How does a 100-year-old racist stereotype still impact Black women in North American institutions?
When I was a PhD student, a white woman professor was interested in my research, even though I was not her student. After I voiced concern about the similarities between her work and mine, the professor reprimanded me over email. Like “the mammy” who was often punished if she did not appear warm and nurturing, I was told to stay in my lane and to remember my PhD status.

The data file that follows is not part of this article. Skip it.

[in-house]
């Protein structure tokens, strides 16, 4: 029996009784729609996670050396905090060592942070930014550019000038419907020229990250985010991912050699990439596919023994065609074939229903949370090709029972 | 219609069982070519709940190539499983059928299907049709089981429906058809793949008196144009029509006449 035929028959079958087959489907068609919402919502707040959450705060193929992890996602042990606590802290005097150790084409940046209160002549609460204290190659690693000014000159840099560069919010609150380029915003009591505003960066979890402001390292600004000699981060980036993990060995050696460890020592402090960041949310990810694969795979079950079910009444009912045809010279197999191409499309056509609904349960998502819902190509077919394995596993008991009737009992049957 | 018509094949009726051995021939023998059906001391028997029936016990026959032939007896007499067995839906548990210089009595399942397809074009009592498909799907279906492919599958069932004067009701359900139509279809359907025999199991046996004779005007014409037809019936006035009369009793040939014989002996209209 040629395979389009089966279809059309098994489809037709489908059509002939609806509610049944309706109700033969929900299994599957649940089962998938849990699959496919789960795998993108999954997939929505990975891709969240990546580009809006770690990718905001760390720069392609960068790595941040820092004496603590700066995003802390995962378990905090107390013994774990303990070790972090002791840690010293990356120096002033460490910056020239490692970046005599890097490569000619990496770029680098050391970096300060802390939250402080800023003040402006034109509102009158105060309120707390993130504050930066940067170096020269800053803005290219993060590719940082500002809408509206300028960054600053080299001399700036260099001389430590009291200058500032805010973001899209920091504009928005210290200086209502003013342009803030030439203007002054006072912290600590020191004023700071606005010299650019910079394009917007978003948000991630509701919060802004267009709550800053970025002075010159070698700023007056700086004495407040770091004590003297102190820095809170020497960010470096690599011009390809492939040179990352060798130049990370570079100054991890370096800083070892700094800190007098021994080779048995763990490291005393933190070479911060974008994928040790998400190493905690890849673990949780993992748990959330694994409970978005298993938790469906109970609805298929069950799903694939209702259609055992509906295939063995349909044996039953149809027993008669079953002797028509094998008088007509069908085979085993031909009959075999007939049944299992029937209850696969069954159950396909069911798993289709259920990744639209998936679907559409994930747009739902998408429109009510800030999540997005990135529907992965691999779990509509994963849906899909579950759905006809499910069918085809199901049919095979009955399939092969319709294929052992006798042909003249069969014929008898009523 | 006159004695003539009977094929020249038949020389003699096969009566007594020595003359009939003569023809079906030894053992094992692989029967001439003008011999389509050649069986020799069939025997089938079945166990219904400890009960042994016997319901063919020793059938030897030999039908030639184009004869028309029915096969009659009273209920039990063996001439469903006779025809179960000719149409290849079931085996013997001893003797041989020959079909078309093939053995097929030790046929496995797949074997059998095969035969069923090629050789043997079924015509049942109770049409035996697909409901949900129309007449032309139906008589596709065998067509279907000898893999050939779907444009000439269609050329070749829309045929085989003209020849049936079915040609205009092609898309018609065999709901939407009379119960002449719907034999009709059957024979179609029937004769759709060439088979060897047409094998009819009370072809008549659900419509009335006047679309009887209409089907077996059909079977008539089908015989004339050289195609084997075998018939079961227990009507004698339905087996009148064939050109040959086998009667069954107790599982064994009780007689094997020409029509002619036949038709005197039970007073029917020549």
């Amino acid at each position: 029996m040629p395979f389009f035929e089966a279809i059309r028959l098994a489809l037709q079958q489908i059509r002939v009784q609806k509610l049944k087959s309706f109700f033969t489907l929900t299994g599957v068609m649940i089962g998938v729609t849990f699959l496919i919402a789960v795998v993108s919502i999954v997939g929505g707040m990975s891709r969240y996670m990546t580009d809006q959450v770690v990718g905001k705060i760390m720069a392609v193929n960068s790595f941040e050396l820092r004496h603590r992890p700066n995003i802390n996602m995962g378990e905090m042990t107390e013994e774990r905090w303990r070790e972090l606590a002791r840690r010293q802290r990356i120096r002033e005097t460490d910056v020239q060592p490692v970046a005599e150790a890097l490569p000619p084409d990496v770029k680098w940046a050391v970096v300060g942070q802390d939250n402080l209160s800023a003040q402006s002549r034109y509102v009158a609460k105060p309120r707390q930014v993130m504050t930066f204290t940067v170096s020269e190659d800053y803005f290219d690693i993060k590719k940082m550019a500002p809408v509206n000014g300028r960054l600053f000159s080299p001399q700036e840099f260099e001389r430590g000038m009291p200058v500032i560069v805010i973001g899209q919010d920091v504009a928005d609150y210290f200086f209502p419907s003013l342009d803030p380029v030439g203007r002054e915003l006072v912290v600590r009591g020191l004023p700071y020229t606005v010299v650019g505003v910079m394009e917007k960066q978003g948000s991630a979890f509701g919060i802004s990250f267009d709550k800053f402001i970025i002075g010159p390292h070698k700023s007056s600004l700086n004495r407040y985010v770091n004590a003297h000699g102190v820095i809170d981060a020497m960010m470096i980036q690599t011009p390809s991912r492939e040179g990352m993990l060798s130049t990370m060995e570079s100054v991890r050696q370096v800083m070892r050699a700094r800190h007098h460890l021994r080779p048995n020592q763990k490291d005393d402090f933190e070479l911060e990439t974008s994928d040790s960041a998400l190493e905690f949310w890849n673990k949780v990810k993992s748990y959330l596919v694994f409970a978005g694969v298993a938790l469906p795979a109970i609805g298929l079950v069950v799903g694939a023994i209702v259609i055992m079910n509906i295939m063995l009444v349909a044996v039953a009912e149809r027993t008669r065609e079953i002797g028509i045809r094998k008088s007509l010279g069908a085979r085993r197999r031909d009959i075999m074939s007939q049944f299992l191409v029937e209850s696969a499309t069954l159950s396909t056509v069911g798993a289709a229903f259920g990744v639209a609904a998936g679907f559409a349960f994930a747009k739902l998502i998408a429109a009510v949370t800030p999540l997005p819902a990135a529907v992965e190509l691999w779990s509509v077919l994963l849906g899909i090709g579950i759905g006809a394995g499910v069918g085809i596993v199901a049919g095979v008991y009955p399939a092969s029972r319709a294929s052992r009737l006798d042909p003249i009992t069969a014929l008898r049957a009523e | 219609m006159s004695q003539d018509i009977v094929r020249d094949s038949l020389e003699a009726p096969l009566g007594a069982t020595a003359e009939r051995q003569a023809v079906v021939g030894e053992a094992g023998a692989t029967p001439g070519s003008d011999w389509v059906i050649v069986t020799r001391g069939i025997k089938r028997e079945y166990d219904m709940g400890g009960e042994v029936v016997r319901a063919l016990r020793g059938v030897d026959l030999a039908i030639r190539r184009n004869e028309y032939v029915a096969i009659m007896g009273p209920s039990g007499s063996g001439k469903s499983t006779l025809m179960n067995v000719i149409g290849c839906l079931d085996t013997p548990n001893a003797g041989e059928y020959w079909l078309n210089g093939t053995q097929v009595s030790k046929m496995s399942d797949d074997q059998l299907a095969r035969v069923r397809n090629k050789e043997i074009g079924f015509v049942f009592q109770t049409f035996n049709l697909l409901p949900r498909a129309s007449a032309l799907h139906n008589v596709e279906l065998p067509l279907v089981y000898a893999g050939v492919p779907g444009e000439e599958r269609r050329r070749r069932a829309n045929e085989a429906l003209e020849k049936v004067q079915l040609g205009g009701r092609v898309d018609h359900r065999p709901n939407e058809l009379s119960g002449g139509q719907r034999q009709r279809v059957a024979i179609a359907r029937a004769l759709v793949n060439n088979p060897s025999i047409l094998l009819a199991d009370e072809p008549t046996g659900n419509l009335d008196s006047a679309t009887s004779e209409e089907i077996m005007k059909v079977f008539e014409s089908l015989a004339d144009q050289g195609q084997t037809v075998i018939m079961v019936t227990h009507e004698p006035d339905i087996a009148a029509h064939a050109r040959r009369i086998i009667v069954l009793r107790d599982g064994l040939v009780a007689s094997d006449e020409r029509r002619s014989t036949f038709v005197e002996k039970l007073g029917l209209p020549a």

When Black women are treated like this, we can sometimes feel disempowered to do anything about it. Instead, through the act of what one scholar has called “Mammy-ism,” we might feel the need to accommodate white people by acquiescing to their needs and assuming an inferior position.